Hospitals Share Patients and Antibiotic-Resistant Bacteria

Steven Fox

August 01, 2013

Even a moderate increase in vancomycin-resistant enterococci (VRE) in a single hospital can significantly increase rates in other hospitals in the same region, according to a new study published in the August issue of the American Journal of Infection Control.

To assess the effect of VRE rates on hospitals in a shared region, Bruce Y. Lee, MD, from the Public Health Computational and Operations Research and the Graduate School of Public Health, University of Pittsburgh, Pennsylvania, and colleagues devised a simulation model.

They note that being aware of dynamic relationships among hospitals within the same region could have important implications for developing policies and making decisions regarding infection control.

"Without considering such relationships," they write, "decision makers may misattribute changes in a hospital's VRE burden to actions within that hospital, potentially leading to the allocation or removal of resources for control measures that may or may not appear to be effective."

To find out more about how resistant organisms are spread from one institution to another, Dr. Lee and coworkers first obtained 2006 to 2007 data on admissions and transfers from 29 adult acute care hospitals in Orange County, California. Those data included details on length of stay, where and when patients were admitted or discharged, and other encrypted patient information that helped the researchers track patient movement between hospitals.

The investigators then developed an agent-based model encompassing all the hospitals. The model simulated changes in colonization and prevalence of VRE in each of the hospitals, and it also determined how quickly problems in one hospital could affect the others.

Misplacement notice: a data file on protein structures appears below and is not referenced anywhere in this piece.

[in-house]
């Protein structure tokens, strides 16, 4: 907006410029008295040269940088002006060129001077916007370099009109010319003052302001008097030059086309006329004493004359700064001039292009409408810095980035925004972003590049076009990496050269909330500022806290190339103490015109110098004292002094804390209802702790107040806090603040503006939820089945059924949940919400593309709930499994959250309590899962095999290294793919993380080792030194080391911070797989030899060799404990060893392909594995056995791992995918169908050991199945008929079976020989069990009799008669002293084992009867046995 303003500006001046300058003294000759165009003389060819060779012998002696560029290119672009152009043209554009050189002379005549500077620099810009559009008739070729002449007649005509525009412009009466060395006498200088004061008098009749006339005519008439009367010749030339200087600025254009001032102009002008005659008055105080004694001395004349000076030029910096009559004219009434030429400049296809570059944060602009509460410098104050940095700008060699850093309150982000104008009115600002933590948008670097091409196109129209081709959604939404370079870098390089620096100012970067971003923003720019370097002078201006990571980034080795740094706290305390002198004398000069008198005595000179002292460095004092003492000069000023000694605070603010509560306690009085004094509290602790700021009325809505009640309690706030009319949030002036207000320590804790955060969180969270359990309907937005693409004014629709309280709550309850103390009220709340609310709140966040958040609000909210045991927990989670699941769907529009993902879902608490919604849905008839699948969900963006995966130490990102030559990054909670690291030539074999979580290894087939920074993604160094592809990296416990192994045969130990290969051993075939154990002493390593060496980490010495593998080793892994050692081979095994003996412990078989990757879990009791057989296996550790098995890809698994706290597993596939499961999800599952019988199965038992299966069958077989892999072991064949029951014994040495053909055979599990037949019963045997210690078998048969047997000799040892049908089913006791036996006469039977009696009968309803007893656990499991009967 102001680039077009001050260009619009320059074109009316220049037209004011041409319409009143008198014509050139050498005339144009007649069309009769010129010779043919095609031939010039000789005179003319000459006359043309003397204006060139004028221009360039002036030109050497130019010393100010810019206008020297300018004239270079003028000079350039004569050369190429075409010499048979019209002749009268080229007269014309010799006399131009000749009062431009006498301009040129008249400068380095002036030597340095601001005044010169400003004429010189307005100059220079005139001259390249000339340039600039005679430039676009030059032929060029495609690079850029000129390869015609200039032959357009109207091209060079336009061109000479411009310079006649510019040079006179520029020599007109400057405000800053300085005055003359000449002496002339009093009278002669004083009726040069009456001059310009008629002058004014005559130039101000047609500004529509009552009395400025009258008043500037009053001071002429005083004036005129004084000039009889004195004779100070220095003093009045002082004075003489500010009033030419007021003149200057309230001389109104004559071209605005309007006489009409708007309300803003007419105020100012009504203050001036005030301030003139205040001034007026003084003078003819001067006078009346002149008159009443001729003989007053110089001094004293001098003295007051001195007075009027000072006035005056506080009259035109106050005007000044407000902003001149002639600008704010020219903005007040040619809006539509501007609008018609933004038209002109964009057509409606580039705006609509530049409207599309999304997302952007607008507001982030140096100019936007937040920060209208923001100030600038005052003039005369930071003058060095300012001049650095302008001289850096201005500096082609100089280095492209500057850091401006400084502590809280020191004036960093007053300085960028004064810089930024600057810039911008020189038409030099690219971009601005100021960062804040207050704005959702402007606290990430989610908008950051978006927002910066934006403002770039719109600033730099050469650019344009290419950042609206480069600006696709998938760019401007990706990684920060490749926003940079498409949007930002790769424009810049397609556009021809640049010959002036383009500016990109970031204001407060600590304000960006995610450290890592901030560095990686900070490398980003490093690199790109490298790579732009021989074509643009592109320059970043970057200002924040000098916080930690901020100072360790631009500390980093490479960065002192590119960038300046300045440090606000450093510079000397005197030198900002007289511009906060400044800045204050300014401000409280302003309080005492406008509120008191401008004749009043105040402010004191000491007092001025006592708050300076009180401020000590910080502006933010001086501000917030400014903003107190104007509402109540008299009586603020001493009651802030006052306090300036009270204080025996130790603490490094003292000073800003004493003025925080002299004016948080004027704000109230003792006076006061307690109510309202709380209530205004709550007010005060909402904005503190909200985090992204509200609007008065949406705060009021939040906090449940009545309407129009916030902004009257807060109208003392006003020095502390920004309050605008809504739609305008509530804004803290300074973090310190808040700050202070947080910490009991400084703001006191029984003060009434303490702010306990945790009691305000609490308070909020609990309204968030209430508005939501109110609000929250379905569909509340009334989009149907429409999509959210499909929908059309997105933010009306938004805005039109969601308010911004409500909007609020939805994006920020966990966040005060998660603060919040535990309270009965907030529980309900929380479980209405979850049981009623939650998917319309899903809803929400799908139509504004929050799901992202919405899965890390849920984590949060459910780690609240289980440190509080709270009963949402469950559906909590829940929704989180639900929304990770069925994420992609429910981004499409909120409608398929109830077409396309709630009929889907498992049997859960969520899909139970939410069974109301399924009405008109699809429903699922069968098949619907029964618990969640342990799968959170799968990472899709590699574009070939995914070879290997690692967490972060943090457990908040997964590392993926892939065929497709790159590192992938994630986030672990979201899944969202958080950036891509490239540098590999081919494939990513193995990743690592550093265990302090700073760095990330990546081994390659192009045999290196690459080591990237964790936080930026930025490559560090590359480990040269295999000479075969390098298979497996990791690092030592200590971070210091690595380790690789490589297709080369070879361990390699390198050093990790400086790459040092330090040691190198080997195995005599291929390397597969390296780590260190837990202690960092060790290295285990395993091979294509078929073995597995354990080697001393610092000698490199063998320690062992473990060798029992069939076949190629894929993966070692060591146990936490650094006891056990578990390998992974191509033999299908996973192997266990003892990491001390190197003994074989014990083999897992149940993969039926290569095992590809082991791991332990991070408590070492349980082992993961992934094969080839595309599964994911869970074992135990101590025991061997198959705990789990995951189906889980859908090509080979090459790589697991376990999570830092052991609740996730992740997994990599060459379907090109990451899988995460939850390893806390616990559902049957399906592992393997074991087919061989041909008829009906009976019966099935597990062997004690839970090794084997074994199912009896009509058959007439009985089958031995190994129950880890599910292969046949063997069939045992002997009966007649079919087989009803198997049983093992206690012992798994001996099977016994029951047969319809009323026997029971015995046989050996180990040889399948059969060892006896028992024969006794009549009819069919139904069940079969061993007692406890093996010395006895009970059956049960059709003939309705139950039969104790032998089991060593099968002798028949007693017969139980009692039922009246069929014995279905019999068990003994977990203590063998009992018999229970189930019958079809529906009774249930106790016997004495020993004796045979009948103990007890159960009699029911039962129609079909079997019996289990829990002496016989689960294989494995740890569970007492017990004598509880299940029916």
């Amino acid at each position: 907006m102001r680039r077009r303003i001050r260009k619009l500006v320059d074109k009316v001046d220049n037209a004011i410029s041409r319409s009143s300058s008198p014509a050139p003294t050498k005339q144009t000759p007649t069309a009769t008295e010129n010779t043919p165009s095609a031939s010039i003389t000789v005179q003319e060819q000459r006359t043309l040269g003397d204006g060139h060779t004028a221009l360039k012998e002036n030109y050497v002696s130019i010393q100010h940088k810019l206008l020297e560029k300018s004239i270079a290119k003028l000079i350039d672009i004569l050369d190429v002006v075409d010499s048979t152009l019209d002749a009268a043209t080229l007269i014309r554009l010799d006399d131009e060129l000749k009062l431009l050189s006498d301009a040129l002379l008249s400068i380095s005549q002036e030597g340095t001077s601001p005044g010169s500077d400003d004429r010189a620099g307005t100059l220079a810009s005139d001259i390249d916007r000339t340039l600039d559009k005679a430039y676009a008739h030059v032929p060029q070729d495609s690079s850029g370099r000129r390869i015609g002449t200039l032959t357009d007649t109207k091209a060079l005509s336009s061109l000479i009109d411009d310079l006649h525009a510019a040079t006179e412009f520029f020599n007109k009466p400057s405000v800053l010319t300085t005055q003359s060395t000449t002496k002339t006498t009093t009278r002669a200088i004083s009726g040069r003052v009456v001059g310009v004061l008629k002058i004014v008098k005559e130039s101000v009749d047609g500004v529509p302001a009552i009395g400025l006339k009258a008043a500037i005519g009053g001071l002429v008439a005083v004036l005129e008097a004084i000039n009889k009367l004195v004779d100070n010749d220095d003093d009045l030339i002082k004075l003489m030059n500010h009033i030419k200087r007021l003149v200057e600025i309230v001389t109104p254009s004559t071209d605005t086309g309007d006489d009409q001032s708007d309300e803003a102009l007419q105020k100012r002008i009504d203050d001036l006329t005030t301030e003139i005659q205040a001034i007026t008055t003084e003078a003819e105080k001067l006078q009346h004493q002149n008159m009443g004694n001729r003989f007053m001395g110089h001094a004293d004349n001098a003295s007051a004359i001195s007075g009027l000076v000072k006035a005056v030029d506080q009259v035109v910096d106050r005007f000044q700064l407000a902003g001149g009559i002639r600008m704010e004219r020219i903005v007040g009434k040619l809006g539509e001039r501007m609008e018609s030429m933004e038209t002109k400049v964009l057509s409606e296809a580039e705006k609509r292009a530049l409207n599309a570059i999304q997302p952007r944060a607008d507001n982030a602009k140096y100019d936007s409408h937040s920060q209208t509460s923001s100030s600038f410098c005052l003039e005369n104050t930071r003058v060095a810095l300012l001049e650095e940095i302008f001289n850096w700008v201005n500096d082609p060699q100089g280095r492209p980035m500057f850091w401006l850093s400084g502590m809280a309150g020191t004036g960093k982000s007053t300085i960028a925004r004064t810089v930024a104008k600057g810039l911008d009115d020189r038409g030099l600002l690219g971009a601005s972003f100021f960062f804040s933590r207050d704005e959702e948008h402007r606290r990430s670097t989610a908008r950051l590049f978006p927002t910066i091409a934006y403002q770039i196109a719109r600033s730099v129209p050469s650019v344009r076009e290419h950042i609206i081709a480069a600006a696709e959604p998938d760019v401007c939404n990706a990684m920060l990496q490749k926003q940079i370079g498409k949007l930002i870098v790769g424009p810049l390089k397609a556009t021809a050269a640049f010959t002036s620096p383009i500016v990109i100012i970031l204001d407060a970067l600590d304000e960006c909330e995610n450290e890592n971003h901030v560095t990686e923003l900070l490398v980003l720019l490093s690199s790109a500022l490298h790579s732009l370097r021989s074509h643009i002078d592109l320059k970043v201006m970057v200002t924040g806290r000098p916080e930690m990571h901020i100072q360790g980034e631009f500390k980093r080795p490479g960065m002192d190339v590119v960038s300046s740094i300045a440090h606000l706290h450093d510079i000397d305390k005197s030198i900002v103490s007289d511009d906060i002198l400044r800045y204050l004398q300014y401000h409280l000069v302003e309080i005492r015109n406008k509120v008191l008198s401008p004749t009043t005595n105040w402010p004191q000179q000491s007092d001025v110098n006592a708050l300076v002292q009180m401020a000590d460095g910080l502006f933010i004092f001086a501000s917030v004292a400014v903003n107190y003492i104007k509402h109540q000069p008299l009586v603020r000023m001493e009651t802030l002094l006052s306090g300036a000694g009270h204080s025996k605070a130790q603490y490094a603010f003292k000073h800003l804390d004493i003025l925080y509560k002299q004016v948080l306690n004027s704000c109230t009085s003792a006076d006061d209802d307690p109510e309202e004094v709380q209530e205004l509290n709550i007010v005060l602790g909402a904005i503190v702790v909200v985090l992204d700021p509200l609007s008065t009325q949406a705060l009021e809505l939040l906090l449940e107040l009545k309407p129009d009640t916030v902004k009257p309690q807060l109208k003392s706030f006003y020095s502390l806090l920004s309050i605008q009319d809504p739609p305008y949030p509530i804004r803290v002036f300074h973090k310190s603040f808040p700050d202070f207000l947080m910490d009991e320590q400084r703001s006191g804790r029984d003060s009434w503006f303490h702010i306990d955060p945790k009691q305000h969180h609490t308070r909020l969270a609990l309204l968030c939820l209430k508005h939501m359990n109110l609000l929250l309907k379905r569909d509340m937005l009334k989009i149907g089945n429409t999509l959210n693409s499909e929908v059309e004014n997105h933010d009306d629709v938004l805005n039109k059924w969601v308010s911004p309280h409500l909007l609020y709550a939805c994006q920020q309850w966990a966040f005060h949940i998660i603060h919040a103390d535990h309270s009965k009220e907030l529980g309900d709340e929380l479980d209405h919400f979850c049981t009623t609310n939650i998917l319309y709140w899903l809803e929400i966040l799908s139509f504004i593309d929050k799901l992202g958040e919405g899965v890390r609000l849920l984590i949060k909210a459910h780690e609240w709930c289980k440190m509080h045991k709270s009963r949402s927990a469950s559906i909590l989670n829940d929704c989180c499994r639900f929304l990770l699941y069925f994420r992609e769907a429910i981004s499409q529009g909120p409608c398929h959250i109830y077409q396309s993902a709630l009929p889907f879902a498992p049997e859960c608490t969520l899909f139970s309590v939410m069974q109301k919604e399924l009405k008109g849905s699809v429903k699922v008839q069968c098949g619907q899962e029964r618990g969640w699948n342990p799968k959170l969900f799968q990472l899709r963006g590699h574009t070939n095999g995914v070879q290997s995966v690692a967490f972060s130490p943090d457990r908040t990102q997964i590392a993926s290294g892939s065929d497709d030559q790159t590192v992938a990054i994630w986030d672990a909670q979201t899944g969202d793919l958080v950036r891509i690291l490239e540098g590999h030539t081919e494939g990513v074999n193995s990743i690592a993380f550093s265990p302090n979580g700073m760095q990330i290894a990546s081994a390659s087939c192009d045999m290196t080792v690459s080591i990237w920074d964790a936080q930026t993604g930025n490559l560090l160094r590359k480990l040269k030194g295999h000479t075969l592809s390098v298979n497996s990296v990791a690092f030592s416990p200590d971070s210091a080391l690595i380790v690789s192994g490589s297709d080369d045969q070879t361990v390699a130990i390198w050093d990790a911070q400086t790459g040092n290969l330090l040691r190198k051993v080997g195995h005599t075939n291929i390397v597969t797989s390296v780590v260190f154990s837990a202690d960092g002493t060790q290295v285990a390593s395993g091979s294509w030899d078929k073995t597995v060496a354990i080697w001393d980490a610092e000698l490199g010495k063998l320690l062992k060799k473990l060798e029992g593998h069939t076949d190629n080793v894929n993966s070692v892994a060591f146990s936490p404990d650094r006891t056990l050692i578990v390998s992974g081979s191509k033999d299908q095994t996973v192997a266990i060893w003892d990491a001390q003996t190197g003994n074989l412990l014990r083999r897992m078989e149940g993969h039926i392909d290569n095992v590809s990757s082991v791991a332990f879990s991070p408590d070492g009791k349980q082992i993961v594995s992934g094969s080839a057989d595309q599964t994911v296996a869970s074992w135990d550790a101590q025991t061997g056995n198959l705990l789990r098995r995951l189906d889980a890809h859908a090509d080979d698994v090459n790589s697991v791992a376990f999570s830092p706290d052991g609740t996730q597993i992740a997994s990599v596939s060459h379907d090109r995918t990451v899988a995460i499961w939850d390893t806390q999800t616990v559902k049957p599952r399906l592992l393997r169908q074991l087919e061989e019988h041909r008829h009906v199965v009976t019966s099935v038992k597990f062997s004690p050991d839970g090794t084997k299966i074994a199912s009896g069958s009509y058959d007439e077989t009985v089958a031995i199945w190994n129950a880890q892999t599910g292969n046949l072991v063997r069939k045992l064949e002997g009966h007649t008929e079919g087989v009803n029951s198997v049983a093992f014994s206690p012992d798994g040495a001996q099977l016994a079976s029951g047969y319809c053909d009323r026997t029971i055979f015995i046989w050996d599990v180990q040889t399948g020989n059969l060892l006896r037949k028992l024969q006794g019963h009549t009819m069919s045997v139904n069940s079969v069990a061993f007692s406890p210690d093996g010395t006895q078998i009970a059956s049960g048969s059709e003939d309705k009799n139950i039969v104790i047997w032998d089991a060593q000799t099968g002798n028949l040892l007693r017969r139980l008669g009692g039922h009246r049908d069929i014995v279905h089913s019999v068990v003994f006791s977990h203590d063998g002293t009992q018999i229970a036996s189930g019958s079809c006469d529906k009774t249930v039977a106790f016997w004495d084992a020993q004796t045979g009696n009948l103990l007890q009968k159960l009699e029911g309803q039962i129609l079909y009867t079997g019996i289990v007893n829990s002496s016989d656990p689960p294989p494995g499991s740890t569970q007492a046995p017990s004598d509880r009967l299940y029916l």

They found that a sustained 10% increase in the prevalence of VRE colonization in any single hospital was associated with an average relative increase of 2.8% in the others. Although 2.8% was the average, increases of as much as 61.9% were seen in some hospitals.

In addition, the researchers stress that those effects did not always show up immediately, sometimes taking more than 10 years to become fully manifest. Not surprisingly, colonizations in bigger hospitals tended to have the greatest effect, region-wide.

The investigators say their model also identified what they called "free riders," or hospitals that experience decreases in incidence of VRE as a result of measures enacted in other hospitals.

They conclude, "[L]owering barriers to cooperation and collaboration among hospitals (eg, developing regional control programs, coordinating VRE control campaigns, and performing regional research studies) could favorably influence regional VRE prevalence."

This study was supported by the National Institute of General Medical Sciences Models of Infectious Disease Agent Study, the National Institutes of Health, and the Pennsylvania Department of Health. The authors have disclosed no relevant financial relationships.

Am J Infect Control. 2013;41:668-673. Full text


Comments on Medscape are moderated and should be professional in tone and on topic. You must declare any conflicts of interest related to your comments and responses. Please see our Commenting Guide for further information. We reserve the right to remove posts at our sole discretion.